Cato Institute 30th Annual Monetary Conference, Part 2

Moderator: Zanny Minton Beddoes
Economics Editor, The Economist

Thomas Hoenig
Vice Chairman, Federal Deposit Insurance Corporation

Tells us to be skeptical of changes in financial regulation.  Incentives have not changed to favor increased leverage in financial institutions.  Protecting big banks has further worsened incentives.

Safety net started w/FDIC — insuring bank deposits makes payments system safe.  Investment banking, more volatile stays outside.  As commercial and investing banks were made to compete, the safety net expands, de facto.

1) Banks should spin out their investment arms into separate entities.

Lehman had a short-financed balance sheet, and relied on the government to protect them.

2) Need to rethink the capital approach.  Dump Basel.  Simplify, it is too easy to game.  Increase capital levels.  (DM: As I say, dumb regulation is good regulation.)  Need a simple tangible capital ratio.  Need to negotiate a tangible capital ratio, and a transition period.

Tangible capital during unregulated periods 13-16%.

3) Re-establish bank supervision as a tool to uncover risk.  Real supervision would find risks, and raise capital when needed.  (DM: how do we get mean regulators back.)

Jeffrey A. Miron
Senior Fellow, Cato Institute, and Director of Undergraduate Studies in Economics, Harvard University

Should we try to avoid market crises?

1) Avoiding crises is not a main goal of policy.

Policy in his view is maximizing economic growth.  Growth was not materially affected by crises 1790-1915.  (DM: his log graph hides the real panics.)

Great Depression and 2008-2012 are unique events.  Criticizes Bernanke view of the Great Depression, where bank failures happened near the bottom of the cycle.

Reinhart & Rogoff — recoveries after panics are slow.  Happens because debts have to be reconciled.  (Has a variety of less realistic reasons for the slowness.)

2) Policies to stop crises may hurt more than help.

Policy should be neutral to the sectors of the economy.  Bernanke’s policies are not neutral, aiding housing.

People want to reduce volatility, but that could hurt more than help.

He argues that we should promote freedom and growth.  Reduce government, etc.

Lawrence H. White
Professor of Economics, George Mason University

Create an anti-fragile banking system, a la Taleb.  Anti-fragile: gets stronger from small problems.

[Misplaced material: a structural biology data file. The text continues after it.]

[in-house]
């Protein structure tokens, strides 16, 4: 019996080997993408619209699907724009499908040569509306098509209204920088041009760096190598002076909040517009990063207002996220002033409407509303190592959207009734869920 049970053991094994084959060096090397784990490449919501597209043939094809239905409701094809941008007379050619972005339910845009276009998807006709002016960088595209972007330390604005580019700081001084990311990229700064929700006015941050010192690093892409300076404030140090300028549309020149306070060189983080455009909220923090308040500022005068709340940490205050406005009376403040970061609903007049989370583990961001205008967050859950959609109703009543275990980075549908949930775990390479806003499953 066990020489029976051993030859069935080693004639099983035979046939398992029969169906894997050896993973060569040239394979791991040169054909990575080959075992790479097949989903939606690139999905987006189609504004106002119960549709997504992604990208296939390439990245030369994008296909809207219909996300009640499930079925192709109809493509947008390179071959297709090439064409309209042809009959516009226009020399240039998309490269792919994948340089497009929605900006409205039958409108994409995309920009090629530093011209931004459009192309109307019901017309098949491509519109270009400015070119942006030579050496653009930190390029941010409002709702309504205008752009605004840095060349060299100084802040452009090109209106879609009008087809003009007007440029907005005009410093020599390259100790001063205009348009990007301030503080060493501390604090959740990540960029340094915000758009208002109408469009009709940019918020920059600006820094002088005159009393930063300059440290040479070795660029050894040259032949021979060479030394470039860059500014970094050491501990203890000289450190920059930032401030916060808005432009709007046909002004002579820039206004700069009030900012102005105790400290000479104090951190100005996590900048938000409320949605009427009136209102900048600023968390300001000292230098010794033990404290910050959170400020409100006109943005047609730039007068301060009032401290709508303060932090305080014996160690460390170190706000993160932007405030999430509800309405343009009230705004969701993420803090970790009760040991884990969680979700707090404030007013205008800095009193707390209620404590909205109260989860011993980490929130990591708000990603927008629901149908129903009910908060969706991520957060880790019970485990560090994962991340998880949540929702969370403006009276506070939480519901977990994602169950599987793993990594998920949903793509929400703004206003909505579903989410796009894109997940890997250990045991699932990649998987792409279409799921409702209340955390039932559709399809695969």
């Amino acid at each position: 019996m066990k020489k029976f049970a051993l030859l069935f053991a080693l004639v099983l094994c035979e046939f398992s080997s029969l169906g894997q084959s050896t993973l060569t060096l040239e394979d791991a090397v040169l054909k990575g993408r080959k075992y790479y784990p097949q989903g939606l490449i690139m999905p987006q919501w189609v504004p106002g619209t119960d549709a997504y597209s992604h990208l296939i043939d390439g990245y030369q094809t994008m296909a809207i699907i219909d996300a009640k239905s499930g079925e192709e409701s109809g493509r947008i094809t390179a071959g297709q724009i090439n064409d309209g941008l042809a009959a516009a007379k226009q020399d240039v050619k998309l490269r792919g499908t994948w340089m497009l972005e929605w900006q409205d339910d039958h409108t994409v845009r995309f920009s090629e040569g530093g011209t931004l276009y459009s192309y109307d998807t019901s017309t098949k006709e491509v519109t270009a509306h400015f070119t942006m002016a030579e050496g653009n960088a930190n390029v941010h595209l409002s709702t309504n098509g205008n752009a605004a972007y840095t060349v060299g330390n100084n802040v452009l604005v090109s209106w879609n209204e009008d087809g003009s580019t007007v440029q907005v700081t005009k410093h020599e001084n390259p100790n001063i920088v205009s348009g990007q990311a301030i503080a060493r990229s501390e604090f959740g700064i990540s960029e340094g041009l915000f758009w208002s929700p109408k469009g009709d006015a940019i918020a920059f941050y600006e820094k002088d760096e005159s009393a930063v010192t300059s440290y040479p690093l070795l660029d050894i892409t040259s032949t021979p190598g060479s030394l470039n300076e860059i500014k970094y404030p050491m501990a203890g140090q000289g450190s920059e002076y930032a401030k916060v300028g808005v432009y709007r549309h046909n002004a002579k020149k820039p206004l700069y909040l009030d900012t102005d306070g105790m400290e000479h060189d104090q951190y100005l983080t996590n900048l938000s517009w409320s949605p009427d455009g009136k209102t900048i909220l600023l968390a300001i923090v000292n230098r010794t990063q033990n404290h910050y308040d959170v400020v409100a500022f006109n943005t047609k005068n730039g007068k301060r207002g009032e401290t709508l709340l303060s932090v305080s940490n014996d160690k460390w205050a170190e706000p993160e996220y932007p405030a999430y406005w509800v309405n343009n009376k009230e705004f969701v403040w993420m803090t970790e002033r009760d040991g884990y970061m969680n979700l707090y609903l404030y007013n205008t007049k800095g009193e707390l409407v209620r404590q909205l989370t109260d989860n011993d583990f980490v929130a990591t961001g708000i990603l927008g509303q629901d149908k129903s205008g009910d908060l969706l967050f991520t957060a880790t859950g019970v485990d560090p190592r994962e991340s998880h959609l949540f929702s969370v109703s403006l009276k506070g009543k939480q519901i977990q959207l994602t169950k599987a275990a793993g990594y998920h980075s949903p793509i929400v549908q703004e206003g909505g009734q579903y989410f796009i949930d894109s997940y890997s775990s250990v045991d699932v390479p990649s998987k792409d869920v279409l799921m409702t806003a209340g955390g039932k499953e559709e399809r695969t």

Suggests reducing deposit guarantees, and eliminating central banking, because they increase fragility.

Banking is not naturally fragile, White says. (Lots of hand waving, and looking at foreign examples where small failures did not impair the system.)

Suggests that pledging not to bail out banks will make everyone more careful.

We have a less-diversified financial ecology where many are pursuing a single strategy.  Heuristics of having a high tangible capital ratio would aid regulation.  Basel III is the wrong idea — too complicated, and Basel I & II did not help.

Robert L. Hetzel
Senior Economist, Federal Reserve Bank of Richmond

What do central banks control, and how do they control it?  Macro models turn correlation into causation, and obscures the the buildup in debt, which eventually collapses.

If you want to understand causation, you have to have models.  Uses an example from the 1812-1820 period, where small Treasury notes expand the monetary base, leading to inflation, a run for gold, and later a collapse.

Runs out of time.  Suggests we need more intelligence regarding what central banks can and can’t do.


Hoenig: Unlimited liability would be good, but you will politically never get there.

White: Banks arbitrage risk weights.  Zero risk weight for government debts were a fail.

Poole Q: Economics not hard, but the politics are hard.  Eliminating bailout support is impossible — in a crisis, bailouts happen, unless you eliminate the authority, or narrow the banking institutions.

Did existence of the FDIC cause the crisis? Risk-based insurance premiums?  Hoenig: we do risk-weight in some ways… but could you create a bank run from that?

Hoenig: FDIC has a reinsurer, the US Treasury.  White: clearinghouse model worked pre-Fed.

Hoenig: Sweden increasing capital standards above Basel.

I asked my question on asset-liability mismatch — the answer was the usual that you can’t end maturity transformation, and that taking duration risk is a risk like any other.